What is Käsekrainer: grilled pork sausage with small chunks of cheese inside. Order it as a hot dog (sausage stuffed vertically into a white crusty bun with mustard and/or ketchup) or as a plate (sausage is cut into pieces and served with a side of condiments and bread). 

Where to eat Frankfurter Würstel and Käsekrainer: Bitzinger Wurstelstand, Würstelstand Leo, and other sausage stand all over the city.

3. Leberkäse 

What is Leberkäse: a slice of meatloaf typically made with beef or pork. When you order a Leberkäsesemmel, it comes with a slice of leberkäse in a standard bread roll with mustard. Besides the original leberkäse, some other types include cheese, red and green peppers and other ingredients as indicated. 

Where to eat Leberkäse: Bitzinger Wurstelstand, Leberkas-Pepi, some sausage stands, and the deli section at the supermarket

Traditional Viennese starter, main and side dishes

1. Frittatensuppe 

What is Frittatensuppe: Austrian pancake soup. A clear homemade beef broth topped with thinly sliced pancake. It is the perfect appetizer!

Where to eat Frittatensuppe: Plachuttas Gasthaus zur Oper, Kaffee Alt Wien, Gasthaus Rebhuhn, Figlmuller at Wollzeile, Lugeck, Meissl & Schadn Vienna, Salm Brau, Heindls Schmarren & Palatschinkenkuchl, Cafe Frauenhuber, Demel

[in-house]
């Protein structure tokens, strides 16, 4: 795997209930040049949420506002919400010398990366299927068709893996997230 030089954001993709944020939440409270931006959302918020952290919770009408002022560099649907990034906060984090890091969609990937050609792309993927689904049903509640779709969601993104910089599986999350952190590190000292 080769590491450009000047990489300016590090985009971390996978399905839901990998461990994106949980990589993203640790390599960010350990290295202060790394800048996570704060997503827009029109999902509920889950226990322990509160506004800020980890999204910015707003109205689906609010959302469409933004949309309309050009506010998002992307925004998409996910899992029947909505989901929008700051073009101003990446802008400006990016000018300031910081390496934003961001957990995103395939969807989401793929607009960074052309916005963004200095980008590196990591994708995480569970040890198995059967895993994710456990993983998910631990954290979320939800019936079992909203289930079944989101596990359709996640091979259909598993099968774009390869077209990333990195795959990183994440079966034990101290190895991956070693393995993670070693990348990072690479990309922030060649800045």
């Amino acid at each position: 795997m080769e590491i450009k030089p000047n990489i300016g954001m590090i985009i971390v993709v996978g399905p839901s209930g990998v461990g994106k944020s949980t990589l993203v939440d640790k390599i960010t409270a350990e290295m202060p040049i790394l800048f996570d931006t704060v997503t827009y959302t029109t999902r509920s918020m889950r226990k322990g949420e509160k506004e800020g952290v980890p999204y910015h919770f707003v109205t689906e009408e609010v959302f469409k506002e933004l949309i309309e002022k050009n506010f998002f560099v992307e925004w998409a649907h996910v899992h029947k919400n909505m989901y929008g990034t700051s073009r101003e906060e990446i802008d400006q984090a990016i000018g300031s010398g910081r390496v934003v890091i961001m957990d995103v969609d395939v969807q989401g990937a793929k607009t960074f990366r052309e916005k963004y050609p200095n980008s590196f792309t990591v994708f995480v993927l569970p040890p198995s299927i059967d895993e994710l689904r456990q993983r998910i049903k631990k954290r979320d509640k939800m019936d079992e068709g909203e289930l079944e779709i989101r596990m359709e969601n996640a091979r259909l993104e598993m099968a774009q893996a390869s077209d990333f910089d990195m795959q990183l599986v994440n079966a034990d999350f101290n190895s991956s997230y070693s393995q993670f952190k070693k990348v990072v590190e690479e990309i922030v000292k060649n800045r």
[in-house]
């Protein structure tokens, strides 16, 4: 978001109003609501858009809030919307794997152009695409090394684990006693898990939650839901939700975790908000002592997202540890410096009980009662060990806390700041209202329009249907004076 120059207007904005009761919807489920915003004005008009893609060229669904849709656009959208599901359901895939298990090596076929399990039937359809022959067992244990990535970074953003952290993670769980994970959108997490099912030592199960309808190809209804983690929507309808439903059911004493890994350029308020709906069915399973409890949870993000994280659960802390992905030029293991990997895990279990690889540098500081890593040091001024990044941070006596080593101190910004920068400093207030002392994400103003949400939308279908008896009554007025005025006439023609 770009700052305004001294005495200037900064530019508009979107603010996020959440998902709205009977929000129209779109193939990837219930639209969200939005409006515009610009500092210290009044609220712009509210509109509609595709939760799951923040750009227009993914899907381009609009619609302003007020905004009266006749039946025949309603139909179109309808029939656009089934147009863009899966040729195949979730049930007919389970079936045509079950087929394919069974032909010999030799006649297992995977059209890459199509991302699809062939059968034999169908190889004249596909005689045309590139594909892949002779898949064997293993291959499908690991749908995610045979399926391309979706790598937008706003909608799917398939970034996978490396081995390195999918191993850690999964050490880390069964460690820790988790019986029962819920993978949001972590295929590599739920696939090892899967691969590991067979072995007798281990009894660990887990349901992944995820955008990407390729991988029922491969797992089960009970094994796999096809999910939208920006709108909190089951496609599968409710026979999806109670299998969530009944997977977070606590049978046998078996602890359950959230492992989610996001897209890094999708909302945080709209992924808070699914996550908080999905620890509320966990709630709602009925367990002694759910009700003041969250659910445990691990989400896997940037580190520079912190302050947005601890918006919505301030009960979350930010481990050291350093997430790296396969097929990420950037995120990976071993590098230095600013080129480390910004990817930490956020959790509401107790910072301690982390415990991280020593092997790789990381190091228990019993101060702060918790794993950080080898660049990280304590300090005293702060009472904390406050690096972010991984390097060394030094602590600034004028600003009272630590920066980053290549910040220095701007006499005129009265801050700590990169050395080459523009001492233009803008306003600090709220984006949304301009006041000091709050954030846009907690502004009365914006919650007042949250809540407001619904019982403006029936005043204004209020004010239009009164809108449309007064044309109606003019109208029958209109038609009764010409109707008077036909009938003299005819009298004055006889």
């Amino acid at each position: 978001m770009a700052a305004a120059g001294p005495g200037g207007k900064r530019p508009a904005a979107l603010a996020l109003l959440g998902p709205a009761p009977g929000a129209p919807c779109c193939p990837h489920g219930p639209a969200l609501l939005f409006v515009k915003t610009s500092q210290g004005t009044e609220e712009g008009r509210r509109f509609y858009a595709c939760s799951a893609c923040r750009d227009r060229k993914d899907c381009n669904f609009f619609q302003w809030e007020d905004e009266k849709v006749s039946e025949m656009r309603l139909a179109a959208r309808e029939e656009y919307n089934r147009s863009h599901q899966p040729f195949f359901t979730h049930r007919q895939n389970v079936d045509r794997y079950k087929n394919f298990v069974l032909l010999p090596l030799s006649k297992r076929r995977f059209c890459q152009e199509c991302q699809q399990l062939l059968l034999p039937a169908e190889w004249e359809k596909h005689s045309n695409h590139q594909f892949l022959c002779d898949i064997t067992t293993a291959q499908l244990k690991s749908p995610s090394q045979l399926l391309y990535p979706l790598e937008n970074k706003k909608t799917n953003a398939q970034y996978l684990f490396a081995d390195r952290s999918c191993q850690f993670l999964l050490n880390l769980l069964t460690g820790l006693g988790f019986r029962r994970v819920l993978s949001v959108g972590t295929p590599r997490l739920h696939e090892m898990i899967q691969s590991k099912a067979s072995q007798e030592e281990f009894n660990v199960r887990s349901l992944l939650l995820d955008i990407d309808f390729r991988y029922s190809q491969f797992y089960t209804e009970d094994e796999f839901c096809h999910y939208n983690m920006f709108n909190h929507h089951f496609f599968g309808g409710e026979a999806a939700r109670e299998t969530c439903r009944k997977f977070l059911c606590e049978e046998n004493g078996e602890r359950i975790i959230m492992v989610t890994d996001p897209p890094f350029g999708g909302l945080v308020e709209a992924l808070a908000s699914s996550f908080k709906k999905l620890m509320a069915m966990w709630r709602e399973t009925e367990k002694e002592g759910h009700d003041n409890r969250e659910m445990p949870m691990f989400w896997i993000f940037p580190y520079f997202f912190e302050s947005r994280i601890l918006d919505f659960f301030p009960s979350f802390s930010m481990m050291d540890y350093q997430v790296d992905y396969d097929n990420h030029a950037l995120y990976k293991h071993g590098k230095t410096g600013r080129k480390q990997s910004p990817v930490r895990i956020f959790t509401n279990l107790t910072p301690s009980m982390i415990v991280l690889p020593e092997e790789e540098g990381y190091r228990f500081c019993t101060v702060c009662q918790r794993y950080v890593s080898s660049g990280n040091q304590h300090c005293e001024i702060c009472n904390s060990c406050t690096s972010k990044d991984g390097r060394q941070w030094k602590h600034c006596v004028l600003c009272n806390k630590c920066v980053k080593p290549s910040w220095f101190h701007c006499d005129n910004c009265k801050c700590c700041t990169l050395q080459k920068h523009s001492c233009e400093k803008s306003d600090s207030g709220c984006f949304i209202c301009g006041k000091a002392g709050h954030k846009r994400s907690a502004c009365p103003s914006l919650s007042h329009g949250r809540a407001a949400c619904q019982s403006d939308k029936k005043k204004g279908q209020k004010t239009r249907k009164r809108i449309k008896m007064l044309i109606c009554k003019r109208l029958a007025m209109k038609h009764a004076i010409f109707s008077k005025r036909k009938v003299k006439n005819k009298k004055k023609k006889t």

2. Wiener Schnitzel and Erdäpfelsalat 

What is Wiener Schnitzel: A premium cut of veal cutlet, pounded thinly, breaded and deep fried in butter. It is served with a wedge of lemon and it comes with a side dish (potato salad, cucumber salad or fries). This is one of the national dishes of Austria and not to be missed while you are in Vienna.

What is Wiener Erdäpfelsalat: Austrian-style potato salad flavoured with red onion, vinegar and mustard.

Where to eat Wiener Schnitzel and Erdäpfelsalat: Plachuttas Gasthaus zur Oper, Plachutta Wollzeile, Wiener Wiazhaus, Kaffee Alt Wien, Gasthaus Rebhuhn, Figlmuller at Wollzeile, Lugeck, Meissl & Schadn Vienna, Schnitzelwirt, Gasthaus Pöschl, Salm Brau, Heindls Schmarren & Palatschinkenkuchl, Cafe Sacher, Cafe Central, Cafe Landtmann, Cafe Frauenhuber, Cafe Sperl, Cafe Museum

3. Tafelspitz

What is Tafelspitz: traditional Viennese boiled beef in broth. The dish starts with premium cuts of beef cooked in a flavourful broth. Then it is served with fried potato, and horseradish-applesauce sauce.

Where to eat Tafelspitz: Plachuttas Gasthaus zur Oper, Plachutta Wollzeile, Wiener Wiazhaus, Gasthaus Rebhuhn, Figlmuller at Wollzeile, Lugeck, Meissl & Schadn Vienna, Gasthaus Pöschl, Salm Brau, Heindls Schmarren & Palatschinkenkuchl, Cafe Sacher

4. Austrian Beef Goulash and Knödel 

What is Austrian Beef Goulash: Stewed beef in a thick tomato-based sauce with sweet paprika and goulash spices. Typically comes with bread dumpling but it also tastes good with pasta like spätzle (similar to Hungarian cuisine).

What is Knödel: large bread dumpling made with white bread, milk and egg yolk.

Where to eat Austrian Beef Goulash and Knödel: Wiener Wiazhaus, Kaffee Alt Wien, Gasthaus Rebhuhn, Figlmuller at Wollzeile, Schnitzelwirt, Gasthaus Pöschl, Salm Brau, Heindls Schmarren & Palatschinkenkuchl, Demel, Cafe Hawelka